The Impact of Technology Integration on Student-Designed Games
Type of Degreedissertation
MetadataShow full item record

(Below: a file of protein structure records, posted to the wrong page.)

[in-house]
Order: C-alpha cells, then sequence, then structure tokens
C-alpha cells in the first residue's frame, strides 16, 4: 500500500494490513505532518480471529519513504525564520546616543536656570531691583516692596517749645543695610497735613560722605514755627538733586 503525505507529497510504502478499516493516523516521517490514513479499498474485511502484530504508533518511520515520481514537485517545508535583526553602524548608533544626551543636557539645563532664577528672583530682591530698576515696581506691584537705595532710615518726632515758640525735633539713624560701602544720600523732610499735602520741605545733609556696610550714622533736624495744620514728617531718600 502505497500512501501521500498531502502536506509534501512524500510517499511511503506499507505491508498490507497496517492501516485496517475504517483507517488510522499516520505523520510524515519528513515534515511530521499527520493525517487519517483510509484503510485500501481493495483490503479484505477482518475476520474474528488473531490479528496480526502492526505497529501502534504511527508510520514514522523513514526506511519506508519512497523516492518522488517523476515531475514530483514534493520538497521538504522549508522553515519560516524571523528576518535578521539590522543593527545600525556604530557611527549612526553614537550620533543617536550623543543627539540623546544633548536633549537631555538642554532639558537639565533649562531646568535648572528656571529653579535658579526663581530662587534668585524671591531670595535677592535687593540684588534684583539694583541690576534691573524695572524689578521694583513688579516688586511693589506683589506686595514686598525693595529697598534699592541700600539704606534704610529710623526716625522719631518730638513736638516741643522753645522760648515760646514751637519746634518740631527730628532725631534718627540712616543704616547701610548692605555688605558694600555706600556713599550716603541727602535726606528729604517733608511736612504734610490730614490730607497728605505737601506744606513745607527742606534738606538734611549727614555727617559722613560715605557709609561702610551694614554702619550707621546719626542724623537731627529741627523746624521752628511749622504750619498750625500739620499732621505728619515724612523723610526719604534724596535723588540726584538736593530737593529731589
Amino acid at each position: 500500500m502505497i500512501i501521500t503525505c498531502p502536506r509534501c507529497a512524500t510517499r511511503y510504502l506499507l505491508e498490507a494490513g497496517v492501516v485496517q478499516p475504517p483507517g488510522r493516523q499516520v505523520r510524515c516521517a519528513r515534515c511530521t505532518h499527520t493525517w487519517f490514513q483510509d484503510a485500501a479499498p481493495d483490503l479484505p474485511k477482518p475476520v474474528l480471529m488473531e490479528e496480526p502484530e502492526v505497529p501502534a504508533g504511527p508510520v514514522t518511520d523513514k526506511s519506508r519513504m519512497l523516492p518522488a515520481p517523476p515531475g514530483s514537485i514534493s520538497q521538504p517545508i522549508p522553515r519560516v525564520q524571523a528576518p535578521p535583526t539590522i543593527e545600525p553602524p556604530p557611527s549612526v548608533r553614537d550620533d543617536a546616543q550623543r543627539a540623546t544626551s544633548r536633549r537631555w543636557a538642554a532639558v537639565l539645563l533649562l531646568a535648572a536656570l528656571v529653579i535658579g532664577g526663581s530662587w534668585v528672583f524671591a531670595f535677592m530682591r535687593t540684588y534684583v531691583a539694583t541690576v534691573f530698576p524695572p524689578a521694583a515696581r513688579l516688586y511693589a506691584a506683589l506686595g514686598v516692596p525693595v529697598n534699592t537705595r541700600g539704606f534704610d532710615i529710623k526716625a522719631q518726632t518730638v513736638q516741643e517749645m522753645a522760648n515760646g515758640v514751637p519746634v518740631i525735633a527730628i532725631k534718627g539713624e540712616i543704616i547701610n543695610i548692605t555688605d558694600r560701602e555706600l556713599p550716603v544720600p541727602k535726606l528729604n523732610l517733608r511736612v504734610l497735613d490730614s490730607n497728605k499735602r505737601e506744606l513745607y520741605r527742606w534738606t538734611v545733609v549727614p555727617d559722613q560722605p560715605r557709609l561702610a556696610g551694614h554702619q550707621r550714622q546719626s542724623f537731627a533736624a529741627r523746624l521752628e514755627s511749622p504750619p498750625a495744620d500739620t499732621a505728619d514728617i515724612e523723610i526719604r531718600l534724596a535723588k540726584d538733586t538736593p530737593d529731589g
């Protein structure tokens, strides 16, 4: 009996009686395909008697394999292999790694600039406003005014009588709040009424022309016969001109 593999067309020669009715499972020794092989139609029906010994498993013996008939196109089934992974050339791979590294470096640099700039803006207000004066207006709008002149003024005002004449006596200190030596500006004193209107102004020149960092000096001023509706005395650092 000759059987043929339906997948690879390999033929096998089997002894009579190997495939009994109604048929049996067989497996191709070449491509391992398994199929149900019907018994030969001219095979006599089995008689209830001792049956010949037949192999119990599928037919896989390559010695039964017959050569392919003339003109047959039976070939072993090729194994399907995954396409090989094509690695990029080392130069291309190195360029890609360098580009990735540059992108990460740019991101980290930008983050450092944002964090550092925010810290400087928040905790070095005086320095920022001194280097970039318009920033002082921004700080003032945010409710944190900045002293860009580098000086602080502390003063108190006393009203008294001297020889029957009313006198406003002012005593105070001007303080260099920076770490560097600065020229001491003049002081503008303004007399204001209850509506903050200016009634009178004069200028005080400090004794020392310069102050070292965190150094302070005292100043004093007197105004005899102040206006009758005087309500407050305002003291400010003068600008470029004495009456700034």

Student-designed games (SDG) is the process in which students create, organize, practice and refine their own games within certain limits established by the teacher (Hastie, 2010). Recent research has proposed different methodologies to teach SDG, and among these, technology integration (TI) was proposed by Hastie, Casey and Tarter (2010) and by Casey, Hastie and Rovegno (2011) when using a wiki for game design. In spite of becoming an innovative methodology for teaching SDG, it is not clear how TI may improve or diminish students’ experience and learning. The present research analyzed how TI has an impact on a SDG teaching unit, and it addressed five research questions: (1) How technology integration has an impact on a teacher’s pedagogy? (2) How technology integration has an impact on students’ physical activity engagement? (3) How technology integration has an impact on students’ enjoyment/ engagement? (4) How technology integration has an impact on students’ communication? (5) How technology integration has an impact on students’ game characteristics/ architecture? The researcher taught two SDG units in a Junior High School, one with TI and another without TI. Within a participatory action research methodology, these questions were answered following analysis of data collected with six different methods: observations (field notes), Edmodo discussions, interviews, survey, lesson plans and pedometer count. The executive answers to the five key questions were: (1) the TI group was taught with more autonomy, whereas the non-technology group needed more support to complete their tasks; (2) the non-technology group reported a higher physical activity engagement than the TI group; (3) the non-technology group reported higher levels of enjoyment when comparing to the TI group; (4) group members from the non-technology group were able to communicate better, while inter-group communication was better in the TI group; (5) boys reported to focus on designing strategic games whereas girls focused on designing ludic games. In conclusion, TI was considered a harder teaching methodology that required more experience with SDG and with TI. Moreover, there was also a higher appreciation for SDG among the students that were taught without TI. Nevertheless, TI provided more equality among students as they were given more opportunity to share their ideas in online discussions. Future research may consider a hybrid model that focuses on the major benefits that can be derived from each teaching condition.